Originally called the Soloist, the Cervélo S2 frame has been around for a few years, but this is the first time it’s been available as a complete bike. Some of the frame’s design details have proved themselves to be ahead of the curve, though a few are also beginning to show their age.
Highs: Show the S2 a flat open road and let rip for wonderfully efficient performance
Lows: Surely it’s overdue a bottom bracket and steerer tube update
Buy if: You appreciate a classic and much imitated design that can still perform
Designed to present the smallest frontal profile to the air, the S2’s tall, slim head tube bulges only for the headset bearings. But unlike steerer tubes on most modern performance frames, this one isn’t tapered.
The straight-bladed fork legs closely follow the angle of the spokes to the narrow crown, behind which the wing-like, 80x29mm down tube attaches to much of the head tube and sweeps down to bulge like a giant water droplet that encapsulates the older-style BSA bottom bracket. The external cups of this are at odds with the aero shaping, interrupting the flow from the bottom bracket along the big, boxy chainstays.
The aerofoil section seat tube is topped with a matching profile carbon seatpost featuring about 20mm of fore and aft adjustment, and the Selle Royal Seta saddle is surprisingly comfortable, a definite bonus.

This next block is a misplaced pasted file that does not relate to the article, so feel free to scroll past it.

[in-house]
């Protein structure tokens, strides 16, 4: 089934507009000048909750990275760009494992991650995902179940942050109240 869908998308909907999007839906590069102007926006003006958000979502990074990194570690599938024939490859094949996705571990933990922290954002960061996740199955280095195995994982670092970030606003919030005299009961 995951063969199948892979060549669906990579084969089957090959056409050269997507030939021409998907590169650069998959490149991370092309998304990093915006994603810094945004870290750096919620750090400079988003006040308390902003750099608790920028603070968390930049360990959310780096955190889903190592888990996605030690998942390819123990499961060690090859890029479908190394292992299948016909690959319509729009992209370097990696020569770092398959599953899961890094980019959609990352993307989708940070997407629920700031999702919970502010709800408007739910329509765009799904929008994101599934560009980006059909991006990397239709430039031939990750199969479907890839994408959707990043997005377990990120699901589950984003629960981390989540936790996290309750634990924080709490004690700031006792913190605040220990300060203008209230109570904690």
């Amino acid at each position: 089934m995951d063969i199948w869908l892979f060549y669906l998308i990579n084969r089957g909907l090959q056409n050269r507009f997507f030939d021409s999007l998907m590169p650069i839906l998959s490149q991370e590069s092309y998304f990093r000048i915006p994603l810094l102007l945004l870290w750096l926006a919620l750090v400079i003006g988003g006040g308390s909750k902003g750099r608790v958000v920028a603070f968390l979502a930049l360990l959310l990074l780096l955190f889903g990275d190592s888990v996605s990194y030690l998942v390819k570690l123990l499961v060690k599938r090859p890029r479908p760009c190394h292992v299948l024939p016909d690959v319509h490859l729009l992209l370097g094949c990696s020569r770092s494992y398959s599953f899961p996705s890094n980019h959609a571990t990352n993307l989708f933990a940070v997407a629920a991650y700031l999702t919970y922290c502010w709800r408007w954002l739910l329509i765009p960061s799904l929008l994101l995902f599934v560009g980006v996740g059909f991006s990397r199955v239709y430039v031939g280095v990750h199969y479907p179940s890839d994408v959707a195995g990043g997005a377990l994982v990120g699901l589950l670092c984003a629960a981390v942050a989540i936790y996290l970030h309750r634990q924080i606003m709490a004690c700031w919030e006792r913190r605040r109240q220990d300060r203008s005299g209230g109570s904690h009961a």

The cockpit comprises a 3T aluminium ARX stem and Ergonova bar with compact drops and subtle wing-shaped tops, onto which are bolted Shimano 105 shifters. Fitting 105 components and an FSA Gossamer compact chainset helps keep the overall price down, though some might consider the Shimano R500 wheelset a step too far.
The wheels are pedestrian at best and really kill momentum over rolling roads or sustained climbs. Swapping them out, the S2 instantly becomes sportier (more young teenager than reluctant grandparent), proving that the frame still has plenty to offer.
Cervélo s2: Neil Godwin/Future Publishing
For a frame with such a considerable profile, the S2 is surprisingly forgiving over rough roads, and has a natural inclination to glide along in a straight line. It still reacts well to steering flicks, although it’s happier carving elegant lines through corners than being hustled and heaved.
It climbs well too, but favours faster terrain where its design comes into its own. There’s little evidence of lateral flex in the slender frame, although the front end suffers a little when mashing large gears, but power transfer is good.
There’s still a certain cachet that comes with owning a Cervélo, and if you appreciate groundbreaking design but can live without the most up-to-date features, the S2 might be for you. Even though it’s heavier than much of the competition, the frame can certainly still cut it, but if you’re going racing then those wheels will probably have to go.
This article was originally published in Cycling Plus magazine, available on Apple Newsstand and Zinio.